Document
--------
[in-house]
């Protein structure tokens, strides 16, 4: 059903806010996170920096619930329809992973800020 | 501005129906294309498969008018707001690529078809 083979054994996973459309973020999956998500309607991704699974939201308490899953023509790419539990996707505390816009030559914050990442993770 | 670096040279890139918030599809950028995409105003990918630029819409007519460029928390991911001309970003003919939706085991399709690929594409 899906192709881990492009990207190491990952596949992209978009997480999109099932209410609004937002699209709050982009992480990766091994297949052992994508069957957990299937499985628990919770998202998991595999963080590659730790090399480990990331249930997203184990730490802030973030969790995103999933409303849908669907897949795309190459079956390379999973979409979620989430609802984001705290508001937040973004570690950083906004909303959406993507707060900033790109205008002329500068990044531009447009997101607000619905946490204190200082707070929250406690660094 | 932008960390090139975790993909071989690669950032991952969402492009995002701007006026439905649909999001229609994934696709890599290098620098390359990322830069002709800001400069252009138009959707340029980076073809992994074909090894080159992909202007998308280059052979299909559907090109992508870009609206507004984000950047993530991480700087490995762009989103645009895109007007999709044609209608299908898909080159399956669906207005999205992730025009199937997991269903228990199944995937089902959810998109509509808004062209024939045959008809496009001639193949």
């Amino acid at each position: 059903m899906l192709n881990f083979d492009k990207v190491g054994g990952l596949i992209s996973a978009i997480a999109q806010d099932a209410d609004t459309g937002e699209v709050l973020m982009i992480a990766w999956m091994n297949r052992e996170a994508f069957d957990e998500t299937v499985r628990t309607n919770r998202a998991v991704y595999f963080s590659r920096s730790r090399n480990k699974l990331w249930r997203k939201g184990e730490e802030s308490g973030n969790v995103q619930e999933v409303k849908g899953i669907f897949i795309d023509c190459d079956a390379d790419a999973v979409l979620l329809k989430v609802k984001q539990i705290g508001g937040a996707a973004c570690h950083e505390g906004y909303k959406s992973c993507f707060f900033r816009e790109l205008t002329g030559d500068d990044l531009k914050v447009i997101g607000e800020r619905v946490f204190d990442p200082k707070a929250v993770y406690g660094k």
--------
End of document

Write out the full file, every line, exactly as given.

[in-house]
């Protein structure tokens, strides 16, 4: 059903806010996170920096619930329809992973800020 | 501005129906294309498969008018707001690529078809 083979054994996973459309973020999956998500309607991704699974939201308490899953023509790419539990996707505390816009030559914050990442993770 | 670096040279890139918030599809950028995409105003990918630029819409007519460029928390991911001309970003003919939706085991399709690929594409 899906192709881990492009990207190491990952596949992209978009997480999109099932209410609004937002699209709050982009992480990766091994297949052992994508069957957990299937499985628990919770998202998991595999963080590659730790090399480990990331249930997203184990730490802030973030969790995103999933409303849908669907897949795309190459079956390379999973979409979620989430609802984001705290508001937040973004570690950083906004909303959406993507707060900033790109205008002329500068990044531009447009997101607000619905946490204190200082707070929250406690660094 | 932008960390090139975790993909071989690669950032991952969402492009995002701007006026439905649909999001229609994934696709890599290098620098390359990322830069002709800001400069252009138009959707340029980076073809992994074909090894080159992909202007998308280059052979299909559907090109992508870009609206507004984000950047993530991480700087490995762009989103645009895109007007999709044609209608299908898909080159399956669906207005999205992730025009199937997991269903228990199944995937089902959810998109509509808004062209024939045959008809496009001639193949």
């Amino acid at each position: 059903m899906l192709n881990f083979d492009k990207v190491g054994g990952l596949i992209s996973a978009i997480a999109q806010d099932a209410d609004t459309g937002e699209v709050l973020m982009i992480a990766w999956m091994n297949r052992e996170a994508f069957d957990e998500t299937v499985r628990t309607n919770r998202a998991v991704y595999f963080s590659r920096s730790r090399n480990k699974l990331w249930r997203k939201g184990e730490e802030s308490g973030n969790v995103q619930e999933v409303k849908g899953i669907f897949i795309d023509c190459d079956a390379d790419a999973v979409l979620l329809k989430v609802k984001q539990i705290g508001g937040a996707a973004c570690h950083e505390g906004y909303k959406s992973c993507f707060f900033r816009e790109l205008t002329g030559d500068d990044l531009k914050v447009i997101g607000e800020r619905v946490f204190d990442p200082k707070a929250v993770y406690g660094k």